The Dining Room at The Langham Huntington, Pasadena is set to become The Royce under its new Chef de Cuisine David Fau.
Fau honed his culinary skills under famed Parisian chef Guy Savoy.
“The Royce will be accessible fine dining at its best, and I want guests to feel completely at home when they walk through the doors,” Fau said in a statement. “We will showcase the beauty and complex flavors of local produce and pure ingredients, and invite guests to experience the gastronomic wonders of true cooking.”
Guiltinan: I watched cooking shows growing up. I started cooking at home, then I started working at a restaurant at 16 or 17 years old. I’ve worked from bartender to pizza delivery to management. I spent a year and a haIf as a prep cook and that was really good. It shaped who I am as a cook. I’m able to teach the new cooks coming out of school. I don’t do good following people, I gotta be at the top of the line. I worked at big corporation restaurants and they’re good for learning but not good for creativity. It’s very stressful and not rewarding. If you don’t get to reward yourself with the creativity side, you might as well sit in an office.
Before Onil Chibs became a chef, he worked for more than a decade in animation with film studios like Disney, Sony and DreamWorks.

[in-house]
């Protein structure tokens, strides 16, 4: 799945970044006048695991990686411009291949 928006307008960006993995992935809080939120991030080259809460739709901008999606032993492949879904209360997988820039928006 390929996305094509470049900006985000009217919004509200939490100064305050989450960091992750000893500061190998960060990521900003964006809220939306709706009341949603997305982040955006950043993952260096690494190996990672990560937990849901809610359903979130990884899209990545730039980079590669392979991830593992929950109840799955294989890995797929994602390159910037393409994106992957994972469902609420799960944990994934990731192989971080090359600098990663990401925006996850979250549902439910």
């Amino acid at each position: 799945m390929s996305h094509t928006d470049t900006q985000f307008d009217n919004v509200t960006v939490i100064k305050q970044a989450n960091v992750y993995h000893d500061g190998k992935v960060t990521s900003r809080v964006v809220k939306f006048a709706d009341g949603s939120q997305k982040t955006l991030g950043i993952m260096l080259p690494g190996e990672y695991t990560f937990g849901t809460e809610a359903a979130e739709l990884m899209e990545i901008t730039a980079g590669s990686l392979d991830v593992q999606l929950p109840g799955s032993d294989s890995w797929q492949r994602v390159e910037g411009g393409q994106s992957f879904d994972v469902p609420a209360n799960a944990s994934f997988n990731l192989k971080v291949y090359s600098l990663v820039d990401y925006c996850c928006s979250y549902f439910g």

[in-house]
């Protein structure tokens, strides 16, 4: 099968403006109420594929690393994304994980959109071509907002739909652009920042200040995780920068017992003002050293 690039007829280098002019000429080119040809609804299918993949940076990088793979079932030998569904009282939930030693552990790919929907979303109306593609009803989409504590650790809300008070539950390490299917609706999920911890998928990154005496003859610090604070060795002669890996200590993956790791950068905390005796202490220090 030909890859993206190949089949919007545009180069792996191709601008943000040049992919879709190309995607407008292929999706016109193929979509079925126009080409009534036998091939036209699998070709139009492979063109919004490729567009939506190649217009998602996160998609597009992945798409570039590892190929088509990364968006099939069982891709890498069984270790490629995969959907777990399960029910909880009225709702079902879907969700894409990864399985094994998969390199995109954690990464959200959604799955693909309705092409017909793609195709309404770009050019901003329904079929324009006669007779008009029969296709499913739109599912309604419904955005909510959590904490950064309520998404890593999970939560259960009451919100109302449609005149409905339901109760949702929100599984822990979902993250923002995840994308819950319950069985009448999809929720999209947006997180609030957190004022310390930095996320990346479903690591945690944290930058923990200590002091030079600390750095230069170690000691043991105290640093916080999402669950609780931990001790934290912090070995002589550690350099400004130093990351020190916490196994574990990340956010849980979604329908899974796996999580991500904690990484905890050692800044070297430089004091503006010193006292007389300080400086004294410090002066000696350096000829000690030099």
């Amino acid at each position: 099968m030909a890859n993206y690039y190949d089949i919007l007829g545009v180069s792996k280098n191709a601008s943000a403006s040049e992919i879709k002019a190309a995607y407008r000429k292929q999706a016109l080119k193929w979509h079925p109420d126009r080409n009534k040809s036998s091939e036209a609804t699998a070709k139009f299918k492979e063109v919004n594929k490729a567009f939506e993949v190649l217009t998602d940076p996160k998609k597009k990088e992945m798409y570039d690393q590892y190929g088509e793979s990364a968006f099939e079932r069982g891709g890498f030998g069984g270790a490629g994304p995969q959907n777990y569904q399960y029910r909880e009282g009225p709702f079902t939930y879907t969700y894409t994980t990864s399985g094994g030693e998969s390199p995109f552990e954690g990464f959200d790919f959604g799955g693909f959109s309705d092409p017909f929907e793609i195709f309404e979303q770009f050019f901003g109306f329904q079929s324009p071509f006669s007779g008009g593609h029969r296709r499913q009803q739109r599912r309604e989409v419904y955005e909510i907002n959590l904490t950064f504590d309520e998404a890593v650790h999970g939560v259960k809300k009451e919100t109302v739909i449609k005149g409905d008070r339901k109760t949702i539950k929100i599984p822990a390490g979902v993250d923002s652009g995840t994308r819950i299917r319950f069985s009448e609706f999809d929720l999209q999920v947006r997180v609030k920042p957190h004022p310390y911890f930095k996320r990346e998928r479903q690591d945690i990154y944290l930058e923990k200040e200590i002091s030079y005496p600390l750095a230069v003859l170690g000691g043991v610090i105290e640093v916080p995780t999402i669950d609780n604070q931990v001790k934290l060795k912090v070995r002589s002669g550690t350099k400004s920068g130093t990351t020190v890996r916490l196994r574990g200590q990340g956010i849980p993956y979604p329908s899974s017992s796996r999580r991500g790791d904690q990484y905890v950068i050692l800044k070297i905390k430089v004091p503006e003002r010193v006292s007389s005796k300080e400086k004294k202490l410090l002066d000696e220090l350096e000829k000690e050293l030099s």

And at Elements Kitchen — the newest, fine-dining extension of Chibs’ already-established Pasadena catering and caf branches — Wednesday-night “sketches” are the culinary version of an artist’s extemporaneous doodle.
“There’s this whole idea of sketching and everybody having their pads out and translating it in a certain way,” Chibs said. “As food artists, chefs are doing the same thing.”
The kitchen staff is given a single ingredient — goat or curry or maize, as examples — and about a week to come up with a creative use for it in small-plate appetizers that are served for $5 in the Elements Bar. (On Thursdays, the bartenders do liquid sketches, creating $5 cocktails around an ingredient.)
When it opened in August last year, Noir Food & Wine Bar was Claud Beltran’s first stab at shaping a small-plates menu for one of his eateries. (The chef said he now loves the portioned approach.)
“I always had a dream of doing a menu with hamburger, foie gras, chile verde and gumbo — so here it is,” he said.
Beltran, who built his culinary career in Pasadena at restaurants like the recently-shuttered Madeleines, said he and partner Mike Farwell envisioned Noir as a casual place, serving straight-forward food with a touch of Big Easy style.
“There’s no food trickery,” Beltran said. “It’s not West L.A., and we don’t do foams. … We’re just trying to be very fair, honest — you know, French-, Mediterranean-, California-style food with our little New Orleans craziness.”